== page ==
Scientists Uncover Causes of Persistent Cold Wave in North India

    The Hawk
    February1/ 2024
    Last Updated:

    Unlocking the mysteries of North India's cold wave: IISER Mohali research exposes Siberian high impact, severe conditions, and climate trends.

    Cold wave in North India

    New Delhi: A team of researchers from IISER Mohali has uncovered the secrets behind the cold wave conditions in North India. In their study, which was published in the journal Weather and Climate Extremes and led by Professor Raju Attada they emphasize that the main cause of the freezing weather is the infiltration of dry air from the Siberian high.

    The Siberian High is a weather phenomenon characterized by an accumulation of cold and dry air in northeastern Eurasia between November and February. It plays a role in shaping North Indias winter climate. The study investigates the causes and worrisome patterns associated with this ongoing cold wave.

    By analyzing normalized minimum temperature anomalies the research team identifies cold waves when there are four or more consecutive days with a standard deviation below minus 2. On Wednesday Delhi and other northern regions experienced cold accompanied by rainfall and snowfall in various areas. According to the India Meteorological Department (IMD) Delhi recorded a temperature of 18.6 degrees Celsius four degrees below average for this season and a minimum temperature of 7.3 degrees Celsius slightly lower than normal.

    The study attributes this prolonged wave to the intrusion of cold and dry air, from the Siberian High, which is intensified by atmospheric blocking caused by high latitude weather systems.
    This phenomenon leads to the build up of air resulting in extremely chilly conditions in northern India.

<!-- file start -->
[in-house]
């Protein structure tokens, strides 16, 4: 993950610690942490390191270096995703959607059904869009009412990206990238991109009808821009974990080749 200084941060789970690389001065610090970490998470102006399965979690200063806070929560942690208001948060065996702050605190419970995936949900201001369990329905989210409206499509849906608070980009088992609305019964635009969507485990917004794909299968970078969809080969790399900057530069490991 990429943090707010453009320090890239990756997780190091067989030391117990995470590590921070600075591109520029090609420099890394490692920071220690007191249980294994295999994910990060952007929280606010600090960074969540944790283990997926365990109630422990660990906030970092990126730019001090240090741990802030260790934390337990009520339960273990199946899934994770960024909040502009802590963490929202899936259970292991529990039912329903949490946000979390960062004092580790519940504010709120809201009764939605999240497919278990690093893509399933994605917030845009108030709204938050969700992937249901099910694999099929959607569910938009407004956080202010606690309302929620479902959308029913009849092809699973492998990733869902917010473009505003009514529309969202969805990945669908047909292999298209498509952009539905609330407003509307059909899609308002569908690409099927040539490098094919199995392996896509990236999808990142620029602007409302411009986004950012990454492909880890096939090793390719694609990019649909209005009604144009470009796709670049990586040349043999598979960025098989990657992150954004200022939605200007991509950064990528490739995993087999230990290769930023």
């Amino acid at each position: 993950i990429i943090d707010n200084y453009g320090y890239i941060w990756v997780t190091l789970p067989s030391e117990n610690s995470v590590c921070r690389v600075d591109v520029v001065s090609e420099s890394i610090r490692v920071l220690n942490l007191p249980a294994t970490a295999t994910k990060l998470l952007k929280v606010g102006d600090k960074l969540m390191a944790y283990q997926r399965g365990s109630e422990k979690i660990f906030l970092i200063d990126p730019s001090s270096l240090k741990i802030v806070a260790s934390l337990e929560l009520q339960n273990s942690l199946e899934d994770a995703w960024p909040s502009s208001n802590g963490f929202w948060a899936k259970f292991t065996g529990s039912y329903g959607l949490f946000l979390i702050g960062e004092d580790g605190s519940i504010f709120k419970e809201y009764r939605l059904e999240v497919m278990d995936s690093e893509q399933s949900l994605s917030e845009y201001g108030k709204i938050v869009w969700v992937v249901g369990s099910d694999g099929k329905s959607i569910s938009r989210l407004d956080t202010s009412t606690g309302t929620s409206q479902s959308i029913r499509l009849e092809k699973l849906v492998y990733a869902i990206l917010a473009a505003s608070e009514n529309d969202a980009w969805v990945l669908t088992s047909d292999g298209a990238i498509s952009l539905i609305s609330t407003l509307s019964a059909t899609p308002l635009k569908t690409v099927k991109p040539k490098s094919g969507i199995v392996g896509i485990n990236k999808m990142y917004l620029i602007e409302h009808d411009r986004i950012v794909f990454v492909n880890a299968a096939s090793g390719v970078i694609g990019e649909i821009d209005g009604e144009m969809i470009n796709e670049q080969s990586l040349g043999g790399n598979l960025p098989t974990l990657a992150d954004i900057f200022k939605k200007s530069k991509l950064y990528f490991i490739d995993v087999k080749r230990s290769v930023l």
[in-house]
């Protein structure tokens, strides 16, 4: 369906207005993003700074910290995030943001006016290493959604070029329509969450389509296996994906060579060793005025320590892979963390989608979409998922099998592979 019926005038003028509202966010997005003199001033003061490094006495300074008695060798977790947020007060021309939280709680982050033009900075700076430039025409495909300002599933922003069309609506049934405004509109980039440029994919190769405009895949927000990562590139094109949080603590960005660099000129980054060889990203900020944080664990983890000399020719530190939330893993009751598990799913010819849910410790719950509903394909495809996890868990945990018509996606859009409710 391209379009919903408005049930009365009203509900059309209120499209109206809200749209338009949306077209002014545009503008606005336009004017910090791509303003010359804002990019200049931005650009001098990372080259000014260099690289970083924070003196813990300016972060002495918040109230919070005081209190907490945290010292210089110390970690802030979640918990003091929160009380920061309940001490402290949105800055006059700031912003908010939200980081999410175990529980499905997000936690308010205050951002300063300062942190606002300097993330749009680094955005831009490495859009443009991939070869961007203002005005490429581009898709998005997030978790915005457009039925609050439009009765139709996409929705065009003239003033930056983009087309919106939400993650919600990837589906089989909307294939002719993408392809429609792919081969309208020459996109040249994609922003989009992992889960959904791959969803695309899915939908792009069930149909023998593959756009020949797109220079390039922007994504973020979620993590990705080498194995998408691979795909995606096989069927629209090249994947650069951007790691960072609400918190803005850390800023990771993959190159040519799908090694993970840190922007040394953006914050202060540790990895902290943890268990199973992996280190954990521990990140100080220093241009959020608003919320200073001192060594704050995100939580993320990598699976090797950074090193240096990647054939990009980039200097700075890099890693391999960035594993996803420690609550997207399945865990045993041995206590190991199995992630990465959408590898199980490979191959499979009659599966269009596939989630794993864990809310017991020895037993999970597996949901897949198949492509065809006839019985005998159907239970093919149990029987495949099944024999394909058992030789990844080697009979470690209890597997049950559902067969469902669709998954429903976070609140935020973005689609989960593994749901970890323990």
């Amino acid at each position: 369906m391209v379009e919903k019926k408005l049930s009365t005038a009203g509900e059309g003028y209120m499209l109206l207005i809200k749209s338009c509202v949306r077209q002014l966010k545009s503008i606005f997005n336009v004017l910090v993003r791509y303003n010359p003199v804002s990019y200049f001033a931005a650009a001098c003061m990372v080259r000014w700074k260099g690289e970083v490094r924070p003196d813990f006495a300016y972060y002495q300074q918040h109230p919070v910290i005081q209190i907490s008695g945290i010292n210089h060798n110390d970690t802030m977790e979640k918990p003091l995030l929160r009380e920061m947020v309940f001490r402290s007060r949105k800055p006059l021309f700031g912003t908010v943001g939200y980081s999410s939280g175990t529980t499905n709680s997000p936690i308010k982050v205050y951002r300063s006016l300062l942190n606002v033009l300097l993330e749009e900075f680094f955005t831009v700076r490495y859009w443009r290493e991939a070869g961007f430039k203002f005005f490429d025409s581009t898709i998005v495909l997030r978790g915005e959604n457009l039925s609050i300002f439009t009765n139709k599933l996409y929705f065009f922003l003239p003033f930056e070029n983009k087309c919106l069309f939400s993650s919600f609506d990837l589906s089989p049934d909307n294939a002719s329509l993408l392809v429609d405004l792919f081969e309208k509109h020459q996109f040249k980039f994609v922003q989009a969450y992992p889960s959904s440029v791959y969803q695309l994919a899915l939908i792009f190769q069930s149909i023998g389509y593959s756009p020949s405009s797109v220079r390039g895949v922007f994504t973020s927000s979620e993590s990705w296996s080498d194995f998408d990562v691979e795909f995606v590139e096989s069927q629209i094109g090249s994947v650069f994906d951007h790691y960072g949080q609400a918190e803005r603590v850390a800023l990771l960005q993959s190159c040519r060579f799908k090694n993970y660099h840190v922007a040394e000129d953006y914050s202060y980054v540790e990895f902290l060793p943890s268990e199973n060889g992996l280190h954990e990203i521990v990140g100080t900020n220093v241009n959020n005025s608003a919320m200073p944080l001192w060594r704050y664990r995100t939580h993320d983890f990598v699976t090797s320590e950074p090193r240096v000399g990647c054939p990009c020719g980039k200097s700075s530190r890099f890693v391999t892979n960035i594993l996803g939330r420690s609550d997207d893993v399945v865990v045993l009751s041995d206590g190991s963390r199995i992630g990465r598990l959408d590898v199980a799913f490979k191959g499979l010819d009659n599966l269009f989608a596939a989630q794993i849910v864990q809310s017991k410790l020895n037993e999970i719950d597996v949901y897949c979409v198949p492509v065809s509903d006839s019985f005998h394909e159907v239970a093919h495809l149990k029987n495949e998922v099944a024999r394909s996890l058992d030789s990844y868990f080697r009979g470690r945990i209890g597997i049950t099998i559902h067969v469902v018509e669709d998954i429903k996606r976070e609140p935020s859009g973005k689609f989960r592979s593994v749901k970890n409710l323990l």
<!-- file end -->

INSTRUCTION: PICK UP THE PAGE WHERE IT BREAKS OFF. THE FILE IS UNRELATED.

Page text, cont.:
The research team, which includes KS Athira from IISER Mohali and V Brahmananda Rao from the National Institute for Space Research, Brazil mentions that this years winter atmospheric blocking has intensified waves causing them to persist longer from December to January.

    By analyzing data from 1982 to 2020 the study highlights a decrease in the occurrence, duration and intensity of cold wave events during this period. This decline is attributed to increasing winter temperatures due to global warming and a reduction in the number of western disturbances (WDs) which are storms originating from the Caspian or Mediterranean Sea that bring non monsoonal rainfall to northwest India.

    The researchers emphasize the impacts of cold waves on human health as well as agriculture, livestock and transportation. The risk of hypothermia and frostbite among groups underscores the need for clear policies, at different administrative levels.

    Attada stresses the significance of understanding features and dynamics for accurate predictions of cold wave events. They urge actions aimed at saving human lives during such weather conditions.

    —Input from Agencies